Diverging concerns about the transformation of the city center: the Taksim renewal project in Istanbul
Paper short abstract:
The paper examines the dichotomy of neoliberal politics and civic engagement by discussing the urban renewal project of Taksim area in Istanbul. Neoliberal projects are not always opposed by local interests and the stigmatization of residents as “victims” of neoliberal politics is often misleading.
Paper long abstract:
Several urban studies on Istanbul (Dinçer 2011; Enlil 2011; Lovering et al. 2011) highlight Turkey's neoliberal politics in the transformation of urban space. Thereby local residents and actors are often stigmatized as "victims" of these implementations without looking more closely at spatial practices engaged in these processes. Portrayed as urban protest against neoliberal practices and the destruction of a park, the Gezi Park protests in summer 2013 in Istanbul has to be situated in the wider context of the renewal of Taksim area (including Gezi Park, Tarlabaşı neighborhood and Istiklal pedestrian area) to understand how this urban space has been contested and negotiated for some time before the protests. In Tarlabaşı residents had formed a neighborhood association to protect their property, while others occupied dilapidated houses. On Istiklal street local activists protested the restoration of historic building and the Taksim Solidarity Platform was collecting signatures against the announced renewal of Taksim Square. However, the implementation of the projects not only faced resistance by local groups, but was accepted or compromised by many residents as an improvement of urban infrastructure. The paper will explore the wider transformation of this area to reveal the various ways in which local actors participated in discourses that were fought out over the reconstruction of this urban space. This allows to elaborate on the composition of actors involved in the (re)construction of urban space, exemplifying that these are not only conflictive, but sometimes even overlapping.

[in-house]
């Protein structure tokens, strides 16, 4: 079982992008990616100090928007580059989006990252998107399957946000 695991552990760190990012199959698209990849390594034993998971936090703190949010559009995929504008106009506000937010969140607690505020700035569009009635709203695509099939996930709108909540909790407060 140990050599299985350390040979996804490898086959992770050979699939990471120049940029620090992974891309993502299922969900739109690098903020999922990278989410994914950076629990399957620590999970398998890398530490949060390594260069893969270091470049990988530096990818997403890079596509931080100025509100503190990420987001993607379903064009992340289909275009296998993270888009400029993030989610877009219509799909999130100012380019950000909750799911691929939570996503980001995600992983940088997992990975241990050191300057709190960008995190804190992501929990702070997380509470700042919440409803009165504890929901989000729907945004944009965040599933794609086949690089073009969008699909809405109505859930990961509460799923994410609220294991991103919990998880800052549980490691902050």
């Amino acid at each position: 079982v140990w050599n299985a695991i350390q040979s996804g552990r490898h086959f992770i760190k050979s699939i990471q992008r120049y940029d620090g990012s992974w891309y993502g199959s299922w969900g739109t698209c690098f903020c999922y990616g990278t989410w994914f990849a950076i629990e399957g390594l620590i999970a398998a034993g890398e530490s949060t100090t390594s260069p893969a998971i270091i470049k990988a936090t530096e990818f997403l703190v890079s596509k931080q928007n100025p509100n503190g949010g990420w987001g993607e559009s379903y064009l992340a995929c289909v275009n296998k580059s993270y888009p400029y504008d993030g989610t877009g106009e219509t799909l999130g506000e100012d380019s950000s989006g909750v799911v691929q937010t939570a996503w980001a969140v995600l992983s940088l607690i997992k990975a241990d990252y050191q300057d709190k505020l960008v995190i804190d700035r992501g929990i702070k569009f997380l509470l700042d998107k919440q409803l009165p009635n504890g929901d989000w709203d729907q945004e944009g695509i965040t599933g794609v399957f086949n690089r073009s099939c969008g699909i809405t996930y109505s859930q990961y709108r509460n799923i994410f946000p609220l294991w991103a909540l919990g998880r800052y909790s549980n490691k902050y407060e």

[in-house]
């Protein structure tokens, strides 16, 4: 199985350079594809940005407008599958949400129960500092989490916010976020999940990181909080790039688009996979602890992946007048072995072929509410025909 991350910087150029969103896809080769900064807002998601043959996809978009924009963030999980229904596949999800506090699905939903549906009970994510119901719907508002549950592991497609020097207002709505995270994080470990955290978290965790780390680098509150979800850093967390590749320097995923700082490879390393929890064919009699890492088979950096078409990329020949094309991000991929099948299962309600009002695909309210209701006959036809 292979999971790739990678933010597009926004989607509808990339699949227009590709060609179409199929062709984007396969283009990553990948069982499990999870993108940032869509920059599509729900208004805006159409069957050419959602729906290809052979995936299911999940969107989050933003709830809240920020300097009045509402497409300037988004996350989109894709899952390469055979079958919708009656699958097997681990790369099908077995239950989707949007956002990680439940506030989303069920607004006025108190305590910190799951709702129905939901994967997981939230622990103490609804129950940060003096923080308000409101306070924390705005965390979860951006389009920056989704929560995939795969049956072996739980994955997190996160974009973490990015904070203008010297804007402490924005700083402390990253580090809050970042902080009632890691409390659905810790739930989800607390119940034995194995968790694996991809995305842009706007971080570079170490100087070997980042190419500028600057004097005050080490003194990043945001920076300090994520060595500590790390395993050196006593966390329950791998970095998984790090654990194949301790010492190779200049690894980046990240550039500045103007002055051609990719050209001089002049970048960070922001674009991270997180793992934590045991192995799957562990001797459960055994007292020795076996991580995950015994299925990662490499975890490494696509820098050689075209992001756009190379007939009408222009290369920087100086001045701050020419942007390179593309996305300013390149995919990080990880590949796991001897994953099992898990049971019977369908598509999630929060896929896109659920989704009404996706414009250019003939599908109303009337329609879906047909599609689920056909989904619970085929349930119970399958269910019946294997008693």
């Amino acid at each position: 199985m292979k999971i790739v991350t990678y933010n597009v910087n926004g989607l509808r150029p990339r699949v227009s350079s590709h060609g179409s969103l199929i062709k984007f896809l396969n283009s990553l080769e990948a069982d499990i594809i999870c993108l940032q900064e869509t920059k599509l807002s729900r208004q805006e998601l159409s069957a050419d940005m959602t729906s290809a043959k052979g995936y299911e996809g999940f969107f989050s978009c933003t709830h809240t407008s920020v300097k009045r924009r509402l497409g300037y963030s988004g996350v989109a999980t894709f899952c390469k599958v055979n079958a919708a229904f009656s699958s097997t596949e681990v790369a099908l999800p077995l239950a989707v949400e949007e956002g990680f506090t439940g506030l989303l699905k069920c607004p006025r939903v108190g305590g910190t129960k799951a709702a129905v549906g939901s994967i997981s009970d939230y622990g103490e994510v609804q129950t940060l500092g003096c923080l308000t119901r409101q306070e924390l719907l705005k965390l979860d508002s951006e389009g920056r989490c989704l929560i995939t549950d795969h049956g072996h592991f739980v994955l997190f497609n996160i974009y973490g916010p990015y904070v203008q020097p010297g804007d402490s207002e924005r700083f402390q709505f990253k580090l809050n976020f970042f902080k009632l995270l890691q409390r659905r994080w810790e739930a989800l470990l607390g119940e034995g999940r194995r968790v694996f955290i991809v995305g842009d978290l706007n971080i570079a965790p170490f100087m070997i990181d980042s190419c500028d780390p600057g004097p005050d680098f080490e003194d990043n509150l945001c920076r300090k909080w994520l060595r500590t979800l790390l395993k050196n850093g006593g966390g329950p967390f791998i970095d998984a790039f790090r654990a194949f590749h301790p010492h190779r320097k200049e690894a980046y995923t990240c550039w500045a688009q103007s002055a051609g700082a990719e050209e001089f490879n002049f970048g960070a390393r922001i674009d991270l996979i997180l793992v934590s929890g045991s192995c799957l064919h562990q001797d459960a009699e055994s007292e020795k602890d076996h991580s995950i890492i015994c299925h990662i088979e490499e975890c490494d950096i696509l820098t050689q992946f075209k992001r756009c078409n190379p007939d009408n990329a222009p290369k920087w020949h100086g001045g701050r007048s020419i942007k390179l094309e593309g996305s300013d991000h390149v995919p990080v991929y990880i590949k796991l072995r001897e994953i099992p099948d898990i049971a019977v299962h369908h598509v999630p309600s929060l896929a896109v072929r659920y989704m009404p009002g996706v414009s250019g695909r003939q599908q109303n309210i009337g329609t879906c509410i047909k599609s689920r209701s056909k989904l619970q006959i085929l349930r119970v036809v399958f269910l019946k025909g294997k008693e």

Urban space under (re)construction: affective and economic geographies under rapid social change